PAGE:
Job search and the theory of planned behavior
Minority – majority group differences in The Netherlands
The labor market in many Western countries increasingly diversifies. However, little is known about job search behavior of “non-traditional” applicants such as ethnic minorities. This study investigated minority – majority group differences in the predictors of job search behavior, using the theory of planned behavior (Ajzen, 1985). Data were collected in a two-wave longitudinal design among 697 temporary employees in The Netherlands. Results showed that the ethnic minorities’ perceptions of social pressure predicted intentions to search for a (new) job more strongly than their personal attitudes did. The opposite was found in the native-Dutch group. Self-efficacy did not contribute to the prediction of job search intention. Job search behavior related significantly to job search outcomes, such as job attainment.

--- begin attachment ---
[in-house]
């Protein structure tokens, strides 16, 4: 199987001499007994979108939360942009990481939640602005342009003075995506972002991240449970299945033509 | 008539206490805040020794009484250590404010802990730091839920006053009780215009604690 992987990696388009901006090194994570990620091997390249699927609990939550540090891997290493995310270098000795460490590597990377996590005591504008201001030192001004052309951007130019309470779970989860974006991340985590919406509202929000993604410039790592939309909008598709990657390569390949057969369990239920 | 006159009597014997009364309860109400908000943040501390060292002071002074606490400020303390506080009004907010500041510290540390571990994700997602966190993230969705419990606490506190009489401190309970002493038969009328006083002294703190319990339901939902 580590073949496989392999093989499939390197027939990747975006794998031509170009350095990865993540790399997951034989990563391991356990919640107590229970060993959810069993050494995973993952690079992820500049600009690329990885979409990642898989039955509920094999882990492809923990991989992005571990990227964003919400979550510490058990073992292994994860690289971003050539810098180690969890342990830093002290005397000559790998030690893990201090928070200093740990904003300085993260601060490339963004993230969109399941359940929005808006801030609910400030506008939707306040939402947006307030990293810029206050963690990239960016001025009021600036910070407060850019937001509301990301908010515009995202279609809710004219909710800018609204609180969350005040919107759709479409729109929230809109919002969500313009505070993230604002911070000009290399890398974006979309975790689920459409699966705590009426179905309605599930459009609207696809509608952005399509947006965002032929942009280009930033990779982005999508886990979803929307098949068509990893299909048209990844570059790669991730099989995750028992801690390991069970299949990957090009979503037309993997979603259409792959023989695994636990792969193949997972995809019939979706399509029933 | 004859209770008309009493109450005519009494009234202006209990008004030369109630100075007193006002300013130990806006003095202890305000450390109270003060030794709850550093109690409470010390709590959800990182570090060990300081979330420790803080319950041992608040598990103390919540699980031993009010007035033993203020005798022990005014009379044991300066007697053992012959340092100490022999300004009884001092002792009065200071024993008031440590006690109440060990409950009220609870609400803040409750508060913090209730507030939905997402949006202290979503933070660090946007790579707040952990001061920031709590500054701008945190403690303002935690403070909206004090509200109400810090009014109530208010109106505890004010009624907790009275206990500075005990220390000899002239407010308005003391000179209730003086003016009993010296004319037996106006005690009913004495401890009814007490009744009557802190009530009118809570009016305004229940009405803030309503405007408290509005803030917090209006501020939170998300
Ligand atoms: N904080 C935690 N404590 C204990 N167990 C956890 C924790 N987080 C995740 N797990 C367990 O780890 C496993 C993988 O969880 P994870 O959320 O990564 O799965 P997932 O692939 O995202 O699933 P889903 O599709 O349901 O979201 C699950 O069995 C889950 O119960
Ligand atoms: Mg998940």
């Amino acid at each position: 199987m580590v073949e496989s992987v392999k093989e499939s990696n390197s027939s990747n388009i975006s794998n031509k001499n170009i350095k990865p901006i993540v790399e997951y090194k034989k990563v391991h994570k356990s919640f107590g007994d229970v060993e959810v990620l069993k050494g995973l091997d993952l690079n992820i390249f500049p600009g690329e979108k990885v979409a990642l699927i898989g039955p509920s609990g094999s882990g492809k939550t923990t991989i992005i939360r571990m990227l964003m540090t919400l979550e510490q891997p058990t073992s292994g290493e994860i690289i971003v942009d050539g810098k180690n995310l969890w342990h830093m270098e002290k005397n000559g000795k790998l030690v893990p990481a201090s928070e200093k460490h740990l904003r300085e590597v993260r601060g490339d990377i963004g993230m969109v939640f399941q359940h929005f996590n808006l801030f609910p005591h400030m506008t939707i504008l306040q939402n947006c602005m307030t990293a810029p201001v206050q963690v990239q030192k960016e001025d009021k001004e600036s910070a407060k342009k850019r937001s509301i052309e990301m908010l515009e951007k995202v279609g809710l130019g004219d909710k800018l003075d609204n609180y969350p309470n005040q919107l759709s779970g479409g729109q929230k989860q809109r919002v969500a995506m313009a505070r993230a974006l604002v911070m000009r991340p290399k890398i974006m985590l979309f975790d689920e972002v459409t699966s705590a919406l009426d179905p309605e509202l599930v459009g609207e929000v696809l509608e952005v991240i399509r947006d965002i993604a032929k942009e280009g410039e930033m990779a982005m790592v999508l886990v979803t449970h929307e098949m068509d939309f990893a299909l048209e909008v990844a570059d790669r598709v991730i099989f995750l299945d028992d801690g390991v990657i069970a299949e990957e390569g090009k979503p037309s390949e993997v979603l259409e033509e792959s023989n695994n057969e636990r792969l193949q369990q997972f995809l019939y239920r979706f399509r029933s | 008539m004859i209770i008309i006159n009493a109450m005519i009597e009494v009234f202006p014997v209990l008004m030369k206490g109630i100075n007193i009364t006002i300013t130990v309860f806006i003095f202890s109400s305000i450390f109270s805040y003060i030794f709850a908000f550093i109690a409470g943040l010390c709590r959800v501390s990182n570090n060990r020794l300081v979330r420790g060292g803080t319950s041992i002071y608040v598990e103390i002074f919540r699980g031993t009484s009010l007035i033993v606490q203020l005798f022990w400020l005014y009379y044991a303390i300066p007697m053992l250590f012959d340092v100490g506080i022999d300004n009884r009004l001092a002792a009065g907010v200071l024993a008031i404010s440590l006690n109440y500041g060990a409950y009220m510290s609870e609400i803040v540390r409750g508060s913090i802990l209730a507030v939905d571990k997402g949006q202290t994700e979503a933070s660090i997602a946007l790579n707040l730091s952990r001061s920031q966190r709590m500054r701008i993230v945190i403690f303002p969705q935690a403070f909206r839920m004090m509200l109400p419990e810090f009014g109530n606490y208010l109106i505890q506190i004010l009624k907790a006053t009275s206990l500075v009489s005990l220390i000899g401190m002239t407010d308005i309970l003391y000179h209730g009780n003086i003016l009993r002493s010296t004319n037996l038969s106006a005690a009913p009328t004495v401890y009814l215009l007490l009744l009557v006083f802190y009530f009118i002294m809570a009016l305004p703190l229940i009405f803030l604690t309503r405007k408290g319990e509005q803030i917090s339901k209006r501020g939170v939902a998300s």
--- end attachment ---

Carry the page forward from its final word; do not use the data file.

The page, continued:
|Keywords||Cultural differences, Ethnic minorities, Job search, Theory of planned behavior, minority groups|
|Persistent URL||dx.doi.org/10.1016/j.jvb.2003.09.001, hdl.handle.net/1765/14429|
van Hooft, E.A.J., Born, M.Ph., Taris, T.W., & van der Flier, H.. (2004). Job search and the theory of planned behavior. Journal of Vocational Behavior, 65(3), 366–390. doi:10.1016/j.jvb.2003.09.001